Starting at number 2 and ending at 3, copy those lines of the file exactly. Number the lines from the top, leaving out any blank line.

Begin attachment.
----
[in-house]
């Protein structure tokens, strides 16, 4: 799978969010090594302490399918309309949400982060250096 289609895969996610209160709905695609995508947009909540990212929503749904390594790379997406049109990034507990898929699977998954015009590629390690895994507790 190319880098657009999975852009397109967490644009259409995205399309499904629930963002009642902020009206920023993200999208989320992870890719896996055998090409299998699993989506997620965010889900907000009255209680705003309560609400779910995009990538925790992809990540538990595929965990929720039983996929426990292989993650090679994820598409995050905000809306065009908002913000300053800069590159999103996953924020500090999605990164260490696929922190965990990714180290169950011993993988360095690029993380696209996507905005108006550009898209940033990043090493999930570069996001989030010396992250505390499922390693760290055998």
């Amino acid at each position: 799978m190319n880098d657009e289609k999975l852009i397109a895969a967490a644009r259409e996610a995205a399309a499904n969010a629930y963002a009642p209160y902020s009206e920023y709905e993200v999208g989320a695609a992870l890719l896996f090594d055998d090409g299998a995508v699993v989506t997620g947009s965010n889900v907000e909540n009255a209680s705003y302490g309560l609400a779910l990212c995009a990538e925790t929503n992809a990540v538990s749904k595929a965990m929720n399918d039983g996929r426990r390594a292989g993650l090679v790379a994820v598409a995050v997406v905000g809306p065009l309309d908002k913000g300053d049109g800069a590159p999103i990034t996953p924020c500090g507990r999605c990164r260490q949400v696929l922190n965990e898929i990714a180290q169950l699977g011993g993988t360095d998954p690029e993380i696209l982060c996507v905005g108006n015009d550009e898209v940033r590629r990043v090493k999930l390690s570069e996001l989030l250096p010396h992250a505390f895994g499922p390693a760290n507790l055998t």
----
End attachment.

């Protein structure tokens, strides 16, 4: 799978969010090594302490399918309309949400982060250096 289609895969996610209160709905695609995508947009909540990212929503749904390594790379997406049109990034507990898929699977998954015009590629390690895994507790 190319880098657009999975852009397109967490644009259409995205399309499904629930963002009642902020009206920023993200999208989320992870890719896996055998090409299998699993989506997620965010889900907000009255209680705003309560609400779910995009990538925790992809990540538990595929965990929720039983996929426990292989993650090679994820598409995050905000809306065009908002913000300053800069590159999103996953924020500090999605990164260490696929922190965990990714180290169950011993993988360095690029993380696209996507905005108006550009898209940033990043090493999930570069996001989030010396992250505390499922390693760290055998």
């Amino acid at each position: 799978m190319n880098d657009e289609k999975l852009i397109a895969a967490a644009r259409e996610a995205a399309a499904n969010a629930y963002a009642p209160y902020s009206e920023y709905e993200v999208g989320a695609a992870l890719l896996f090594d055998d090409g299998a995508v699993v989506t997620g947009s965010n889900v907000e909540n009255a209680s705003y302490g309560l609400a779910l990212c995009a990538e925790t929503n992809a990540v538990s749904k595929a965990m929720n399918d039983g996929r426990r390594a292989g993650l090679v790379a994820v598409a995050v997406v905000g809306p065009l309309d908002k913000g300053d049109g800069a590159p999103i990034t996953p924020c500090g507990r999605c990164r260490q949400v696929l922190n965990e898929i990714a180290q169950l699977g011993g993988t360095d998954p690029e993380i696209l982060c996507v905005g108006n015009d550009e898209v940033r590629r990043v090493k999930l390690s570069e996001l989030l250096p010396h992250a505390f895994g499922p390693a760290n507790l055998t």